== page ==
Fat is a necessary nutrient, and we need it to sustain health. But it’s also had its share of hard knocks in the past, and many people (including some dietitians) are still leery about promoting its goodness. In light of the new cholesterol management guidelines from the American Heart Association and the American College of Cardiology, as well as the FDA’s recent proposal to ban trans fat, I decided to write about the different types of fat in our diets this week.
I won’t get into either of these stories in much detail, but suffice it to say that cholesterol has been in the news big-time recently. New guidelines are advocating the use of statins for a whole lot more people now. While this isn’t necessarily a bad thing, what seems to have been overlooked is the use of lifestyle management to help with managing cholesterol and reducing heart disease risk. Just like with diabetes management, medication, eating, and exercise all work together to lessen heart risk.
So now is a good time to refresh your memory or revisit what you thought you knew about fat but that may no longer be the case!
Types of fat
Saturated fat. There are two main types of fat in the diet: saturated and unsaturated. Saturated fat has, for many years, been known as the “bad guy.” Back in the 1970’s, a landmark study declared that saturated fat was linked with raising blood cholesterol levels; increased cholesterol, in turn, was linked with raising the risk of heart disease. Recently, however, some studies suggest that decreasing saturated fat intake is NOT linked with a lower risk of heart disease (or stroke, for that matter). Some health experts are now refuting guidelines to lower saturated fat intake. Does this mean that loading up on butter, shortening, red meat, and cheese is now OK? Not exactly. It’s still wise to proceed with caution.
What IS known is that cutting back on saturated fat is still a good idea as long as you replace those “bad” fats with healthful unsaturated fats. Doing so can lower your LDL (“bad”) cholesterol and improve the ratio of total cholesterol to HDL (“good”) cholesterol. On the other hand, eating less butter or bacon, for example, won’t do much good if you’re adding more refined, unhealthy carbs to your diet, like white bread and sugary soft drinks.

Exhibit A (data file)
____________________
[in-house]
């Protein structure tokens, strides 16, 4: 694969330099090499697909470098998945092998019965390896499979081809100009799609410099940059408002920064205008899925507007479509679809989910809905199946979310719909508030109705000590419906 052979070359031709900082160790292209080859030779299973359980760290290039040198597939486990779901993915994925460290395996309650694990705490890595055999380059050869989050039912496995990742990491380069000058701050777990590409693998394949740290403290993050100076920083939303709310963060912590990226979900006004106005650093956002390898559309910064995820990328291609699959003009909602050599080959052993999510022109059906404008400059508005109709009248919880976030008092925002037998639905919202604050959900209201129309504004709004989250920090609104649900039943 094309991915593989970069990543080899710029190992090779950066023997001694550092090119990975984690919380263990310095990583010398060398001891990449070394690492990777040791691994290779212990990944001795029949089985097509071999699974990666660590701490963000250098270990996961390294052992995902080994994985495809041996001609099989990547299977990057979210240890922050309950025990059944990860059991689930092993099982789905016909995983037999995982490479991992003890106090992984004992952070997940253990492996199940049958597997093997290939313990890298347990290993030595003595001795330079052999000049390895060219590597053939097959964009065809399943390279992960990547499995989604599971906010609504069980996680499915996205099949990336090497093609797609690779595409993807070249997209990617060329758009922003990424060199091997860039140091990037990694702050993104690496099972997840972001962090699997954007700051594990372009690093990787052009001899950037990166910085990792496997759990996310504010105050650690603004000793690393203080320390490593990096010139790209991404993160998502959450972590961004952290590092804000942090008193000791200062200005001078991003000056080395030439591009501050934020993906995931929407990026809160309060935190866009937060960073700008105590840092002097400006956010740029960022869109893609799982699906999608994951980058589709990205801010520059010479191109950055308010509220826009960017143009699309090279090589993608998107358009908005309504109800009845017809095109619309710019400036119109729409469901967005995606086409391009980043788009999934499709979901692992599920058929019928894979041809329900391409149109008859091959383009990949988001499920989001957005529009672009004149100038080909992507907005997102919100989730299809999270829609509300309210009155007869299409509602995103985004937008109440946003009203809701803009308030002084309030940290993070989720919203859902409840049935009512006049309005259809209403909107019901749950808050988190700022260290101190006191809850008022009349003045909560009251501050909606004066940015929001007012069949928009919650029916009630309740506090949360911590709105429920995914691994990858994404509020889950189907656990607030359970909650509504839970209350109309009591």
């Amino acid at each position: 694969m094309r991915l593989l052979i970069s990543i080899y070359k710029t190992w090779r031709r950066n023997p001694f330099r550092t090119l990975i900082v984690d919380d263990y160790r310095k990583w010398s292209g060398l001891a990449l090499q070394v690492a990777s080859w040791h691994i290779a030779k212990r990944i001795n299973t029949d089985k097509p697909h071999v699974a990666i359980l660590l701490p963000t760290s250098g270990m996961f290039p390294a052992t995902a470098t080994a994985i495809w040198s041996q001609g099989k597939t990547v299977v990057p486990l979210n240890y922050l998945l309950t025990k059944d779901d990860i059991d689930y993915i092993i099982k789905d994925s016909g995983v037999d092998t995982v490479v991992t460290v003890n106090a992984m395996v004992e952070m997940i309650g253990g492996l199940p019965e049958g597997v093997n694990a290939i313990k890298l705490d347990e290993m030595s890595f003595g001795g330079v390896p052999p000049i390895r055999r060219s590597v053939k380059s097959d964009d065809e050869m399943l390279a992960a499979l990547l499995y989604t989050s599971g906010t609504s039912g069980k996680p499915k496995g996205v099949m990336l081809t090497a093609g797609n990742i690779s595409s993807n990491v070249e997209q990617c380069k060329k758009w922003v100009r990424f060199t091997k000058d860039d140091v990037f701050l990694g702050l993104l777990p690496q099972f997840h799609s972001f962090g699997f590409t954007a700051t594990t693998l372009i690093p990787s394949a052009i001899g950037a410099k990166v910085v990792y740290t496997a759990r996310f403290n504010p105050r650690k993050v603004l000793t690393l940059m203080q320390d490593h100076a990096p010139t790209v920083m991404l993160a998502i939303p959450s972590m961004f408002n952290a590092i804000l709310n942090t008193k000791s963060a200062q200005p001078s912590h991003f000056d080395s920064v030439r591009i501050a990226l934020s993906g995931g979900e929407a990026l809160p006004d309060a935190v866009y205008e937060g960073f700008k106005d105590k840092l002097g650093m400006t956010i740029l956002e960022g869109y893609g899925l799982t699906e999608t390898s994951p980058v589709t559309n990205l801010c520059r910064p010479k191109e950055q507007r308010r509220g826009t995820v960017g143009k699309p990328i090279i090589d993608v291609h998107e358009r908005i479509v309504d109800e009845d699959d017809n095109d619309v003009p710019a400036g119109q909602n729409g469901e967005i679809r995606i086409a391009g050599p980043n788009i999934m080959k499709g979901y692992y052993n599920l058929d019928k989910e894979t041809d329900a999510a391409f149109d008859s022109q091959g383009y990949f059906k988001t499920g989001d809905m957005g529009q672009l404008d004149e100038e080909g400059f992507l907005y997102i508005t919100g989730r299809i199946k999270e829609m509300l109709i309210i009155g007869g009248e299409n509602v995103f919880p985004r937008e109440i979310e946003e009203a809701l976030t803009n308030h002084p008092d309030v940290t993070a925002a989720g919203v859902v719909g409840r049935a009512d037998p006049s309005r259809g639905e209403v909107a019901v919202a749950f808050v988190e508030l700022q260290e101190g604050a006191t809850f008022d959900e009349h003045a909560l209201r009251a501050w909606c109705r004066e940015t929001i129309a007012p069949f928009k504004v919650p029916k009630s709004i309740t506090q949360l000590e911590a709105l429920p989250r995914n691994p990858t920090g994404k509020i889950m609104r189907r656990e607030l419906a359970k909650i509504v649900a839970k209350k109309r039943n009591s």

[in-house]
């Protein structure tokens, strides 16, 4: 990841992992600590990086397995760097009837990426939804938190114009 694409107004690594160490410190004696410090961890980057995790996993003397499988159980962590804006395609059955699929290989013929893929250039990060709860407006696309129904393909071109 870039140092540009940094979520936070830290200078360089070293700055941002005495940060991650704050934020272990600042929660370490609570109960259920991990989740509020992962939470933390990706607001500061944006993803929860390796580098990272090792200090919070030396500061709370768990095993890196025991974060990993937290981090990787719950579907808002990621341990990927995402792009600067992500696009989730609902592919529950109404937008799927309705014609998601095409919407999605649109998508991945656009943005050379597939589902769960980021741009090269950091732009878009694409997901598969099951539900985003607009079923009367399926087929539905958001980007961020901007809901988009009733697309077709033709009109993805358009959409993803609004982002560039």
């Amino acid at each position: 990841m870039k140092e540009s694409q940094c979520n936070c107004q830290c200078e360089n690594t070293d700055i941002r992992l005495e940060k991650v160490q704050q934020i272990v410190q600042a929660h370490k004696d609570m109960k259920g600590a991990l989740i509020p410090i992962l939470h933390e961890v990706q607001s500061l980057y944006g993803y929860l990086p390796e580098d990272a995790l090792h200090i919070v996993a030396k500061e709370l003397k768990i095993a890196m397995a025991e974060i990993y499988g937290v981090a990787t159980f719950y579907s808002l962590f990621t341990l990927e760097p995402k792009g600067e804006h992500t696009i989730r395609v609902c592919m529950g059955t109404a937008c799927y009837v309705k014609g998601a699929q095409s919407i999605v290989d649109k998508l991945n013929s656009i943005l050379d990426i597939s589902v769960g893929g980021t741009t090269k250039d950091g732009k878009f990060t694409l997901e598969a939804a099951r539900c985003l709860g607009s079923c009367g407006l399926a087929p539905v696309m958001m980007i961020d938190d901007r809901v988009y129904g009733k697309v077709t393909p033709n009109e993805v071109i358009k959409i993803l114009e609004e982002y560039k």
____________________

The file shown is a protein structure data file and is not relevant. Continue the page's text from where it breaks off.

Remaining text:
The biggest contributors of saturated fat in our diet are pizza and cheese, but other types of dairy products and red meat are high on the list, too. Healthful foods contain saturated fat, too, like chicken and nuts, but obviously, in smaller amounts. The point is not to avoid saturated fat (it’s neither necessary nor possible), but to eat less. How much? The American Heart Association advises that we take in no more than 7% of calories from saturated fat. As an example, if you eat 2,000 calories per day, 7% of calories translates into no more than roughly 16 grams of saturated fat per day. A low-saturated-fat food contains no more than 1 gram per serving. Researchers do know that certain saturated fatty acids seem to be less “harmful” than others, such as the one found in chocolate. Stay tuned.
Trans fat. Trans fats are made by heating liquid vegetable oil in the presence of hydrogen (called hydrogenation). Partially hydrogenating oils lends stability and lengthens shelf life. These trans fats are great for fried foods because they don’t break down when exposed to heat. Trans fat also naturally occur in some foods, such as beef fat and dairy fat, but in small amounts.
Trans fats are thought to be more harmful than saturated fat because they raise LDL and lower HDL cholesterol (kind of like a double whammy). Every 2% of calories from trans fat can raise the risk of heart disease by 23%.